Publication Year: 1972
Tags: Fantasy, Horror, Youth
All the boys lament: How can there be Halloween without Pipkin? The light-footed lad may miss his tricks and treats this year, for he has been whisked away on a journey into the world of Halloween itself, and it could mean his life or death. His eight friends must follow him, guided by the mysterious Carapace Clavicle Moundshroud and the symbols upon the Halloween Tree, to fly through all of space and time to learn the terrifying history of Halloween, from ancient Greece, Rome, and Egypt, through the Druids, medieval Notre Dame, and the Day of the Dead, with Pipkin always just ahead, waiting, calling, seeking the very roots of Halloween itself …
Ray Bradbury was hailed as “the greatest fantasist of the 20th century” (Time Magazine). He was also my mentor, so naturally, I’d agree with that assessment. In The Halloween Tree, he deftly weaves together an amazing tapestry of emotion and adventure through the hearts and minds of these eight, small-Midwestern town boys who live to celebrate the spookiest, most candy-and tricks-filled night of the year. In doing so, he shows to the boys the history, the why behind their costumes and jack-o-lanterns, their symbols and rituals, the very heart of this night of darkness.
Written for the young, this book will still entertain and educate children of any age who want to understand my mummies and ghosts and goblins walk the streets in search of Halloween candy on the eve of All Saints Day. The story entertains with leaps of glorious fantasy as the boys travel from place to place, all through time, sometimes in a vessel, sometimes hanging on to one another’s feet as they become the tail of a great and impossible kite, all being led by the knowledgeable and unknowable Mr. Moundshroud, the strange man who appeared at the darkened, haunted house just beyond the outskirts of the town, the man on whose land grows the Halloween Tree.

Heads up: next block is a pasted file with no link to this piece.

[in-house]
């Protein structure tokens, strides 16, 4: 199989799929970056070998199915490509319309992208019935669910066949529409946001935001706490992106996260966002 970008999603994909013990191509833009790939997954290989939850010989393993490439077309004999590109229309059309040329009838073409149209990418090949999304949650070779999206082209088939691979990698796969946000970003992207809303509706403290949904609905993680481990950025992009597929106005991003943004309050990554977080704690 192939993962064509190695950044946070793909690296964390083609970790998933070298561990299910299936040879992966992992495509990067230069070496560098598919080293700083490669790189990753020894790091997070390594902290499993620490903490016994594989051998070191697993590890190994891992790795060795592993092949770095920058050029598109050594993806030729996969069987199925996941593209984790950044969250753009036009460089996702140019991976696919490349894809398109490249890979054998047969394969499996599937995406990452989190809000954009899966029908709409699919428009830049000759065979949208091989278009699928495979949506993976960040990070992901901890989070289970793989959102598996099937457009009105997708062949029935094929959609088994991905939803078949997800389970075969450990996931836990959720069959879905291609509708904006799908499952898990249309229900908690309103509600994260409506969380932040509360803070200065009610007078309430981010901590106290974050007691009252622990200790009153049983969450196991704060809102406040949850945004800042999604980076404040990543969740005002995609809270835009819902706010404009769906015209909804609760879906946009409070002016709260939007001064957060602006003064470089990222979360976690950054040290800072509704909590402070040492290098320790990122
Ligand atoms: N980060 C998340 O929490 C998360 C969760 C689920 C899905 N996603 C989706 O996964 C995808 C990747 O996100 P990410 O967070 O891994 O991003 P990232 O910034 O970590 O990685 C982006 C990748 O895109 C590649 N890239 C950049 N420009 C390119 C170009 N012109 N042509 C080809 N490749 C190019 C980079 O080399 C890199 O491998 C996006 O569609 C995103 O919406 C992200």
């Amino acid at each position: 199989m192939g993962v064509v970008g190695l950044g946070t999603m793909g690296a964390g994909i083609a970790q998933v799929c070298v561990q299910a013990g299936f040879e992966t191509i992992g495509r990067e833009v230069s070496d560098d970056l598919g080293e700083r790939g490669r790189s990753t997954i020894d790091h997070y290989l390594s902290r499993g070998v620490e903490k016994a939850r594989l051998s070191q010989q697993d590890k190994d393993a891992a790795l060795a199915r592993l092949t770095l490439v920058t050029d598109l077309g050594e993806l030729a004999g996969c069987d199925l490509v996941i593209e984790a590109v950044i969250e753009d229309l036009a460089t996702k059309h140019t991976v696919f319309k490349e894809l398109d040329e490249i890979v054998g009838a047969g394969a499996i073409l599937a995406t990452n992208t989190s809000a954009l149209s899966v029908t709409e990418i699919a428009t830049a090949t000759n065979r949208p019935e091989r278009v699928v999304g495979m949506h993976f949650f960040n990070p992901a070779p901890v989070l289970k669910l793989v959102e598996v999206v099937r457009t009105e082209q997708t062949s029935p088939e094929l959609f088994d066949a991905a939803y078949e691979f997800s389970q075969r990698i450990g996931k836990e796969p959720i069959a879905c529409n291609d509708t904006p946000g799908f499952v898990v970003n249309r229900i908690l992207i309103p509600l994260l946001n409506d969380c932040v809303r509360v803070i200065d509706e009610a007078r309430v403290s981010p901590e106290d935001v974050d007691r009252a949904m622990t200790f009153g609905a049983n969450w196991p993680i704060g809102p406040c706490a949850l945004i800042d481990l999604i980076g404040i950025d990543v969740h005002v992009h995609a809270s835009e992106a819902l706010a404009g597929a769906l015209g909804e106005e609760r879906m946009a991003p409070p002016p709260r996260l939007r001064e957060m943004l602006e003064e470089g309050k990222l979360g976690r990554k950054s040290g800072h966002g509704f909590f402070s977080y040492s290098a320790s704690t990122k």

Rich in atmosphere, steeped in the art and careful language of a master storyteller, The Halloween Tree will bring out the child in you, the one who still can feel the bony protrusion of a skeleton’s finger tracing up your back, the one who wonders if that’s just the wind or perhaps instead the call of a lonely spirit, the one who wonders if perhaps there’s good reason to keep the creatures at bay by leaving an offering rather than risk letting them into the house. Read this book in your favorite chair, with perhaps just a few extra lights burning, and candles near in case the power goes out. Bring snacks — though short in pages, this book’s journey spans the world and crosses centuries. Ignore that howl outside; I’m sure it’s just someone’s dog. That clicking at the window? Just a flicker of a bird’s wing, or perhaps a bat. Keep reading. Keep going. Keep looking into the beautiful dark heart of Halloween…